The Gift of Health, for a Child and for Yourself

By Elysia Cook

According to clinical research, charitable giving affects not only helps the intended beneficiaries, but it also provides long-term physical and mental benefits for the donor.

Even those already in great health can reap the rewards of giving back this holiday season: lower blood pressure, greater happiness, and a longer lifespan.

Lower blood pressure

A 2006 study from the International Journal of Psychophysiology reported that individuals who provided social support for others displayed lower blood pressure levels.

A decade later, additional research published in the journal Health Psychology reiterated those claims. In one study, 186 adults diagnosed with high blood pressure disclosed how much they gave charitably. Two years later, researchers followed up on their donating habits and state of health.

“By then, the participants who had initially spent the most on causes had lower blood pressure than participants who had spent less money,” Greater Good Magazine reported, adding that “This association held even after accounting for the effects of income, education level, and age.”

A second study by the same researchers, which required 73 participants to spend a $40 allowance either on themselves or on others, yielded similarly compelling results: those who were instructed to use the money for others reported lower blood pressure levels at the end of the study. In fact, as stated in the study’s abstract, “The magnitude of these effects was comparable to the effects of interventions such as antihypertensive medication or exercise.”

Greater happiness

“Happier people give more and giving makes people happier," so says a 2009 article in the Harvard Business School journal.

Just ask the 632 Americans who participated in Michael Norton’s study on giving and happiness, which was published by the journal Science in 2008. Regardless of the participants’ income levels and spending habits, those who allocated more money for spending on others were “decidedly happier” than those who didn’t.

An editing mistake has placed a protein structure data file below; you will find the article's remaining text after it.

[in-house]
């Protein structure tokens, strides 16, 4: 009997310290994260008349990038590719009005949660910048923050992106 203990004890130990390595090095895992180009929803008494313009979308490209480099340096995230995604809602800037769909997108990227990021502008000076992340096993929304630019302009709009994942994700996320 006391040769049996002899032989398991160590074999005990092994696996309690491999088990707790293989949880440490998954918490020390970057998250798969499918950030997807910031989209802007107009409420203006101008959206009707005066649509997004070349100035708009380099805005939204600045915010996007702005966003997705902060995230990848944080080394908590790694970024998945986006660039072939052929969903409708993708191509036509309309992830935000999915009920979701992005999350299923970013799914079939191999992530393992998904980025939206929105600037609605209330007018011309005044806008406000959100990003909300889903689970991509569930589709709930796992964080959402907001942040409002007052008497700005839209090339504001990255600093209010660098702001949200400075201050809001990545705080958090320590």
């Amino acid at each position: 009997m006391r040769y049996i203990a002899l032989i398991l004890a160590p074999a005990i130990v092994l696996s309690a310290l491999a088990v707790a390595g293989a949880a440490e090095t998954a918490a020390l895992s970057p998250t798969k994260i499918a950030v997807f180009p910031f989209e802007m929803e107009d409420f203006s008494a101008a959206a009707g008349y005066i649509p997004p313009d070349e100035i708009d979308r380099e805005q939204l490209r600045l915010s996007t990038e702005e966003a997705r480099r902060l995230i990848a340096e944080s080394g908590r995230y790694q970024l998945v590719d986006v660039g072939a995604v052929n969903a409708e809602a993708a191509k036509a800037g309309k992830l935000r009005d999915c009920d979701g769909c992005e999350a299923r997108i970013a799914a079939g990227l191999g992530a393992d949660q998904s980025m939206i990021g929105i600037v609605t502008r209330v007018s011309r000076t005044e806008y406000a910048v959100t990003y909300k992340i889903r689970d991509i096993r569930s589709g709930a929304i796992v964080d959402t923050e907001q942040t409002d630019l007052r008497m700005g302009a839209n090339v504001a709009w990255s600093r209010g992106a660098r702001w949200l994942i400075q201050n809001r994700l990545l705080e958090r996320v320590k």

"Most people would think that if you make more money you are going to be a lot happier," said Norton, a professor at Harvard Business School. While his findings indicate that earning more makes you slightly happier, "Our studies suggest maybe that little changes in how you spend it make a difference," Norton said in an article by The Guardian.

Less stress and a longer life

The benefits of giving extend across all ages, and according to research, may extend your life, too.

One study by the University of California, Berkeley determined that people 55 and older who volunteered for two or more organizations were 44 percent less likely to die over a five-year period, compared to those who did not report any volunteering efforts. In another study by the University of Michigan, the same pattern emerged amongst elderly participants who gave help to friends, spouses, and other loved ones.

A more direct cause-and-effect relationship lies with giving and its connection to stress reduction. Some research shows that giving can decrease the risk of mortality associated with stress--which is linked to a number of chronic, life-threatening diseases.

In fact, a 2013 study published in the American Journal of Public Health showed that “stress did not predict mortality for participants who had helped others within the previous year.” However, when comparing the study’s 846 adult participants, “...the link between stress and mortality was apparent in people who didn’t lend a helping hand, even after adjusting for age, health and other variables.”


The research supports what we at Vitamin Angels already know to be true, that every gift not only has the potential to profoundly impact the health of a child in need, and but also that of the individual who feels called to make a difference.

A holiday donation to Vitamin Angels is indeed a gift that keeps on giving. Donate Today.



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